Atrial fibrillation is a common condition, affecting over 1% of the population. Patients with atrial fibrillation have a five times higher stroke risk than those without the abnormality. Treatments that prevent blood from clotting (anticoagulants), such as warfarin, reduce stroke by a third compared to no treatment. Anticoagulants are the current gold-standard treatment to prevent stroke in patients with atrial fibrillation. However, treatment must be monitored and side effects include severe bleeding.
In the ACTIVE W trial, Stuart Connolly (McMaster University, Hamilton, Ontario, Canada) and colleagues assessed whether the combination of aspirin and clopidogrel, was a safe and effective alternative to anticoagulants. The investigators randomly assigned 6707 patients with atrial fibrillation to receive either an anticoagulant or a combination of aspirin and clopidogrel. The trial was stopped early after 2 years due to clear evidence for the superiority of anticoagulants over aspirin plus clopidogrel. The researchers found the risk of stroke was 3.9% per year (165 strokes) for those on warfarin and 5.6% per year (234 strokes) for those on the combined treatment.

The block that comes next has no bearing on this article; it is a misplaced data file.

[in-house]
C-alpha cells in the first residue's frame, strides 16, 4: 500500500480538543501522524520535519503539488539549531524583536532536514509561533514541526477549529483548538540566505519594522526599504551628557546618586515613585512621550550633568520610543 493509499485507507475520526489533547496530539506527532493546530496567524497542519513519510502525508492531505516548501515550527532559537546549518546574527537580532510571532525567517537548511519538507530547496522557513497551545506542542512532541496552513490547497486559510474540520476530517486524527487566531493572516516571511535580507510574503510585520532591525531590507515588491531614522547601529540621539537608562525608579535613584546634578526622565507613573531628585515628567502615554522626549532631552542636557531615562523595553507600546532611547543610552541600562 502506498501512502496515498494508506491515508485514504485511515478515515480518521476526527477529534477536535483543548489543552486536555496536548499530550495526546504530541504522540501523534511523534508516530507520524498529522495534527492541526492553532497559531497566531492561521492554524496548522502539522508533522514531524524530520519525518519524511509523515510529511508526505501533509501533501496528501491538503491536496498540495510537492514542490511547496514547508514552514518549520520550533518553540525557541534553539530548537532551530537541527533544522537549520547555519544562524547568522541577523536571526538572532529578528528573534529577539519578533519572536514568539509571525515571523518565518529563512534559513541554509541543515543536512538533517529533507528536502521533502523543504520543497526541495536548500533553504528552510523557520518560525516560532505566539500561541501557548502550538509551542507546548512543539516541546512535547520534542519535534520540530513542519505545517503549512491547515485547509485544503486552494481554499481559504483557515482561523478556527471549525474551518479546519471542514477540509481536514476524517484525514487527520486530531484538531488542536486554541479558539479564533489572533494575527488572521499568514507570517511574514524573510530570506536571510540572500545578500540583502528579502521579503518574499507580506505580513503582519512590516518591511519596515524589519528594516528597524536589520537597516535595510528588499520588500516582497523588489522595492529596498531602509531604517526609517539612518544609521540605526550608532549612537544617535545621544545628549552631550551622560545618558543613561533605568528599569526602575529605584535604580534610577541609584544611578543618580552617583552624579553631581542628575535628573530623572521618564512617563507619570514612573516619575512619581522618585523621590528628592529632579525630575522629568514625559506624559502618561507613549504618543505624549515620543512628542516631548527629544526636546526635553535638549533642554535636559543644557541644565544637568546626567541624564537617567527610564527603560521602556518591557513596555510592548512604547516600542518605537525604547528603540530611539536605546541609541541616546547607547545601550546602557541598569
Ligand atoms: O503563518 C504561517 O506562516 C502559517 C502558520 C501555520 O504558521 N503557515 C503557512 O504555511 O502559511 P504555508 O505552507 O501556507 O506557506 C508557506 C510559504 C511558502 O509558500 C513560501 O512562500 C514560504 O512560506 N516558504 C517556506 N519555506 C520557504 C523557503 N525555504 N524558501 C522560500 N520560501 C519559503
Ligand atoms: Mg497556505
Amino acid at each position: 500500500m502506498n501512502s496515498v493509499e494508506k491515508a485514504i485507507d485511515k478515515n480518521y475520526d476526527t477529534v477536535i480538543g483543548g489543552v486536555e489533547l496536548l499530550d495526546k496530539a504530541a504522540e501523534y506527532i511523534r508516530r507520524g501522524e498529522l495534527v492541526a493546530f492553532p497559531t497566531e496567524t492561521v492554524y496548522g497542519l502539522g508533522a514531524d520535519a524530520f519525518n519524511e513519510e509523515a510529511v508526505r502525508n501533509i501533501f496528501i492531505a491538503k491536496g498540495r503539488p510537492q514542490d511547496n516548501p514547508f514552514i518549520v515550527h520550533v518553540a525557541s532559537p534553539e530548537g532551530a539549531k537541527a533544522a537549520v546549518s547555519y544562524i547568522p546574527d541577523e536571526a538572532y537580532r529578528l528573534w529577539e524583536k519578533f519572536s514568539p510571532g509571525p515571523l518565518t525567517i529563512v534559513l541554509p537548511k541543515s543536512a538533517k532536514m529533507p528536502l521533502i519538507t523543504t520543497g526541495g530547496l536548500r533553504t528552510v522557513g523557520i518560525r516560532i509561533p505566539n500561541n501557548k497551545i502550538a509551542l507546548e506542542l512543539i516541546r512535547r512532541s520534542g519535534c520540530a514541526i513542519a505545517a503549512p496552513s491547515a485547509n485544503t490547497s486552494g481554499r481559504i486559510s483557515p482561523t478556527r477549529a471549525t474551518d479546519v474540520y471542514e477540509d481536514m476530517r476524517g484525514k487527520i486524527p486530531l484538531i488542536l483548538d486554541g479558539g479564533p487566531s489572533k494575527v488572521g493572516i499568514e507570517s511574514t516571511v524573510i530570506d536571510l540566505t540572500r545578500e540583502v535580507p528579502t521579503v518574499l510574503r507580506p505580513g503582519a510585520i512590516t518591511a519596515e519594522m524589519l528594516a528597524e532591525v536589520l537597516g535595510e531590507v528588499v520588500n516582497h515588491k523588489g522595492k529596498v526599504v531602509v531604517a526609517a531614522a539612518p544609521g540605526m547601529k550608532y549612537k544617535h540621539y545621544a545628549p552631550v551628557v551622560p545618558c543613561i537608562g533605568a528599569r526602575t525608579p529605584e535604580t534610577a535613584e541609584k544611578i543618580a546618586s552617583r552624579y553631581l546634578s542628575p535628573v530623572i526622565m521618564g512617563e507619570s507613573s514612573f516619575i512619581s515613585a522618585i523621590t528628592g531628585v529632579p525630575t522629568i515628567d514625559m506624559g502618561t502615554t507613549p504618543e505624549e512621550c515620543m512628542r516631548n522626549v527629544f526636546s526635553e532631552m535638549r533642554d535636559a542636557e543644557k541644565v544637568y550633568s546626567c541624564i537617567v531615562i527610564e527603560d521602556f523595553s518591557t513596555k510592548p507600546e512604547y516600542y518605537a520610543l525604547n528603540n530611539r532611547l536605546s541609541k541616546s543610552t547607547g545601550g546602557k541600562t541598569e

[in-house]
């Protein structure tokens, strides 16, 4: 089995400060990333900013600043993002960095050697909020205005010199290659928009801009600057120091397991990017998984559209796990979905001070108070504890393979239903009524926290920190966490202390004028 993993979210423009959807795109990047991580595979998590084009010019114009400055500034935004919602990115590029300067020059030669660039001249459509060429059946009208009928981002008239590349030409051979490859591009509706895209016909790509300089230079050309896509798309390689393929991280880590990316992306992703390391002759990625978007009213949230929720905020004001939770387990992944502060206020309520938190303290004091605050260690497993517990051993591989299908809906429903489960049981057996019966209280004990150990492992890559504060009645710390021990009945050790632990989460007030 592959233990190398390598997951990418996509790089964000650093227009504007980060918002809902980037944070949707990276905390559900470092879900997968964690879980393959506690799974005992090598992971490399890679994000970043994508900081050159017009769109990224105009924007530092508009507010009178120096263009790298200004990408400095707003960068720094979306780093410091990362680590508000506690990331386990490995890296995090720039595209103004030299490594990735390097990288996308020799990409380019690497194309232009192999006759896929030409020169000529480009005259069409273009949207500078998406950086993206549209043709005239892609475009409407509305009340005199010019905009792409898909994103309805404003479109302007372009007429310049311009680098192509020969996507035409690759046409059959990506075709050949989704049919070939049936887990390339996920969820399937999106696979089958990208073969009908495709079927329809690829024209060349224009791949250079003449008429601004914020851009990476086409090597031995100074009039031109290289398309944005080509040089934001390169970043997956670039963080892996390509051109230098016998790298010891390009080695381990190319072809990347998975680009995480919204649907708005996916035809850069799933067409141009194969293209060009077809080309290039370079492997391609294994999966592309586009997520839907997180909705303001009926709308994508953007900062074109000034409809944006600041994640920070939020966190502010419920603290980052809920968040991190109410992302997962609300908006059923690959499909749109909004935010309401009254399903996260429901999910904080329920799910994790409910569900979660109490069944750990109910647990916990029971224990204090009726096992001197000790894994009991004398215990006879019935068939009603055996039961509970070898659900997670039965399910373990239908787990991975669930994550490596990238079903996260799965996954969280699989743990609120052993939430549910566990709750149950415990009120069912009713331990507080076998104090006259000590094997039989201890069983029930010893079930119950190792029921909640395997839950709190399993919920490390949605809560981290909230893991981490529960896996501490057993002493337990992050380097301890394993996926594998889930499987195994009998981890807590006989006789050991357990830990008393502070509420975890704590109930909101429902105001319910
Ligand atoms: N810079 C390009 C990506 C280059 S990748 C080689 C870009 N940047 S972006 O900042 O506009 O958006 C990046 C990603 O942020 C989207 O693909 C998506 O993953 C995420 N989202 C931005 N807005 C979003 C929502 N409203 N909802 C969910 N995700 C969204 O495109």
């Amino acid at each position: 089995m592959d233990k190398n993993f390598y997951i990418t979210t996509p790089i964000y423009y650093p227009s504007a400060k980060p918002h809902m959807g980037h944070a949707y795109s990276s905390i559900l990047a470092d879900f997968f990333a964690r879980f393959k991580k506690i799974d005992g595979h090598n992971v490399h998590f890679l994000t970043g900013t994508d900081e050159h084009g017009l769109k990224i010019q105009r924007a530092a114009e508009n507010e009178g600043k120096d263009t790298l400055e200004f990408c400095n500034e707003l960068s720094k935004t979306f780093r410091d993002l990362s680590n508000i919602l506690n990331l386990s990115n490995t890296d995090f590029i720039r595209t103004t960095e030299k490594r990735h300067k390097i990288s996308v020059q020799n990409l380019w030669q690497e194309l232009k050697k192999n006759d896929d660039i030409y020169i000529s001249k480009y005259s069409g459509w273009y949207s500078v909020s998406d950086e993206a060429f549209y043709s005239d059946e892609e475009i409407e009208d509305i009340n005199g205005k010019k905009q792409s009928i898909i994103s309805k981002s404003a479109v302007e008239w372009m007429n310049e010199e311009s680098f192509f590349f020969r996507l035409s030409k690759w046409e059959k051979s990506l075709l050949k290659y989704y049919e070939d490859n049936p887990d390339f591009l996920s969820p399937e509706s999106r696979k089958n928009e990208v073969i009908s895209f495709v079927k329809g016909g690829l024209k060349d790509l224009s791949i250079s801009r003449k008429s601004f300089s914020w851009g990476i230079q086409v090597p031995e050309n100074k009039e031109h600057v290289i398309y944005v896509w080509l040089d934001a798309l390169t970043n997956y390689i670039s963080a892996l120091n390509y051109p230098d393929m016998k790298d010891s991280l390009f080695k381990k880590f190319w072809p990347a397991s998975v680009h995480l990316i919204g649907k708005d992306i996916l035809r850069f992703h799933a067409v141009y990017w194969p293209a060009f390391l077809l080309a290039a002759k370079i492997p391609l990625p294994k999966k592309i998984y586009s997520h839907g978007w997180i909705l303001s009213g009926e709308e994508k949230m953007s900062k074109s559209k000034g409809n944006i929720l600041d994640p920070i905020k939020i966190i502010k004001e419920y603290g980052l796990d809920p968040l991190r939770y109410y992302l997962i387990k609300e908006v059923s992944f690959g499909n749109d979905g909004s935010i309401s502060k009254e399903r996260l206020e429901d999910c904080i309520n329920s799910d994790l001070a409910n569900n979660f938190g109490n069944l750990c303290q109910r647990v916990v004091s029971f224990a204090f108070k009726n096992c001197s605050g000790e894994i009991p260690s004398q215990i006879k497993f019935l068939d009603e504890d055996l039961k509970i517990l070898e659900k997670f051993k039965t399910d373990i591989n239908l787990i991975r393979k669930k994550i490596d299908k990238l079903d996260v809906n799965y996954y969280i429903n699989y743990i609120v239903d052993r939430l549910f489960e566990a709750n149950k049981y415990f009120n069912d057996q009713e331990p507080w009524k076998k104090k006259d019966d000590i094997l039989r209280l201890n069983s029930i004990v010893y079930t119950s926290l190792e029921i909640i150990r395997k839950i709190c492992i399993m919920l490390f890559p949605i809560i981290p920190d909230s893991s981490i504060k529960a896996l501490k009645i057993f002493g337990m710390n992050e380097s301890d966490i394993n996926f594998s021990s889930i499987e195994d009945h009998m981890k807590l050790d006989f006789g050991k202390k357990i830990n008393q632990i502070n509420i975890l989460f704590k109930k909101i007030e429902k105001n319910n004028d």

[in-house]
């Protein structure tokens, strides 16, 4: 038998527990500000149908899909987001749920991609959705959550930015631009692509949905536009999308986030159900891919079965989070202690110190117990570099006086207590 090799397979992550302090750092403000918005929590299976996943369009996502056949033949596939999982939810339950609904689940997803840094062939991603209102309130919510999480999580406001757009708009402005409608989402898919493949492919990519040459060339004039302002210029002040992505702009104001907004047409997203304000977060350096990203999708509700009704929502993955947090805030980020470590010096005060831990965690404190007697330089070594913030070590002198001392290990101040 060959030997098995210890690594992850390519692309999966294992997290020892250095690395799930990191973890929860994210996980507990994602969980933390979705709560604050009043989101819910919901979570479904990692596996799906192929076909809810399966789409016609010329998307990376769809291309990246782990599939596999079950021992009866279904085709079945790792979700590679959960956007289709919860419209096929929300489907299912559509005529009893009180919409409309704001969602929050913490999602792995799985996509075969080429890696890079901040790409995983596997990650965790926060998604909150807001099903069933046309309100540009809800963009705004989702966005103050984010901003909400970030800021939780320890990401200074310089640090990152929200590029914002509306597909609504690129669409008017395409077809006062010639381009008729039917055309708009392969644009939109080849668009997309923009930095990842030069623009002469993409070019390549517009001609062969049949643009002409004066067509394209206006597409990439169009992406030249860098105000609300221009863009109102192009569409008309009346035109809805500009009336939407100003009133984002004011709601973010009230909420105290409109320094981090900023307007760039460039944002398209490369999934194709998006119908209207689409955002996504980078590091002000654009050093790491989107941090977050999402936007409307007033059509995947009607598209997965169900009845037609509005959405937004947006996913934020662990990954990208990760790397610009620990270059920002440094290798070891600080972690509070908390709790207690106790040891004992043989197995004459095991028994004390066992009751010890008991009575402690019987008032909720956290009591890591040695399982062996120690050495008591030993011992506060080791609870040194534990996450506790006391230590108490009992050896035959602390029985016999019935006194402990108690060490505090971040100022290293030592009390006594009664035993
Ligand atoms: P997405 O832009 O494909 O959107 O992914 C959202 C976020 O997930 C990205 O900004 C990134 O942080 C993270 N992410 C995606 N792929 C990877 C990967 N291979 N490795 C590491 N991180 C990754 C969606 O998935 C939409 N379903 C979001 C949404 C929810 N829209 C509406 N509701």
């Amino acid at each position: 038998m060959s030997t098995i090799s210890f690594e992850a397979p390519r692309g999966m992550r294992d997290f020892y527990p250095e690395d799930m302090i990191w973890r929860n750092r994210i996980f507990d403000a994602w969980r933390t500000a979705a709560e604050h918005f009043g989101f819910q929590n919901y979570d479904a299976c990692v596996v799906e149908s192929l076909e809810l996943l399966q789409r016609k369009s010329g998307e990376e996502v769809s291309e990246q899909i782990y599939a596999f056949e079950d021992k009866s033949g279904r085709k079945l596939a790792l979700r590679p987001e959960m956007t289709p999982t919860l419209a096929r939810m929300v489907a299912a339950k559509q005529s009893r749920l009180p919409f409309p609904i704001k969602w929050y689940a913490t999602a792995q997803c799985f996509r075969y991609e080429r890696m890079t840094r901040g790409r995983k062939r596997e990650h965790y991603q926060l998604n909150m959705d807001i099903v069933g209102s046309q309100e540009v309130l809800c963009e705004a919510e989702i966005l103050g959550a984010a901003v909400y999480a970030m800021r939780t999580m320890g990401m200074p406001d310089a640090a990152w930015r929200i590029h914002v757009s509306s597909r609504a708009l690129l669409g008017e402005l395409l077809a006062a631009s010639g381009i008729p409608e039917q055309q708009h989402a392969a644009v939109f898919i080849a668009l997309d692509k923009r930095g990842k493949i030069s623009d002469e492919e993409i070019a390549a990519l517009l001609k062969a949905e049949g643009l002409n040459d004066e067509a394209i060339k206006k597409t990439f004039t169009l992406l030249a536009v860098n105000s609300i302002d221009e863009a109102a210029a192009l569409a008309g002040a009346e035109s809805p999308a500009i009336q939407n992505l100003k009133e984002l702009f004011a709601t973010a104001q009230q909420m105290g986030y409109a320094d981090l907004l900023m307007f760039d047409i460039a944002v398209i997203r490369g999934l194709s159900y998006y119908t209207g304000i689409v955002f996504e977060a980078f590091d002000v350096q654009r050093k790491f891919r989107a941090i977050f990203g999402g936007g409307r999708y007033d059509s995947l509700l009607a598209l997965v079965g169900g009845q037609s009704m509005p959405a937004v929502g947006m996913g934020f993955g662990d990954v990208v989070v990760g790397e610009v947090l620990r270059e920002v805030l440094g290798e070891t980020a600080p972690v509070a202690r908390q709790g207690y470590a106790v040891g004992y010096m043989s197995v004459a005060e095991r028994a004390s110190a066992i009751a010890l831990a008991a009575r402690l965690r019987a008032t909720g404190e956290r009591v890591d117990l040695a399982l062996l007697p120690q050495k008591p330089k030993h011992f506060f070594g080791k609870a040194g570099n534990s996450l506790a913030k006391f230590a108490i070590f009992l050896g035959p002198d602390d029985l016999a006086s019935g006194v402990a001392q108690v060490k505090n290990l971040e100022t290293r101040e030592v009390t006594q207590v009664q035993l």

See also accompanying Comment.
Contact: Dr. Stuart Connolly, Director, Division of Cardiology, McMaster University, 237 Barton St. E., Hamilton Ont. L8L 2X2. T) 905 527 4322 ext 44563 / 905 220 3200 (mobile)
Last reviewed: By John M. Grohol, Psy.D. on 21 Feb 2009
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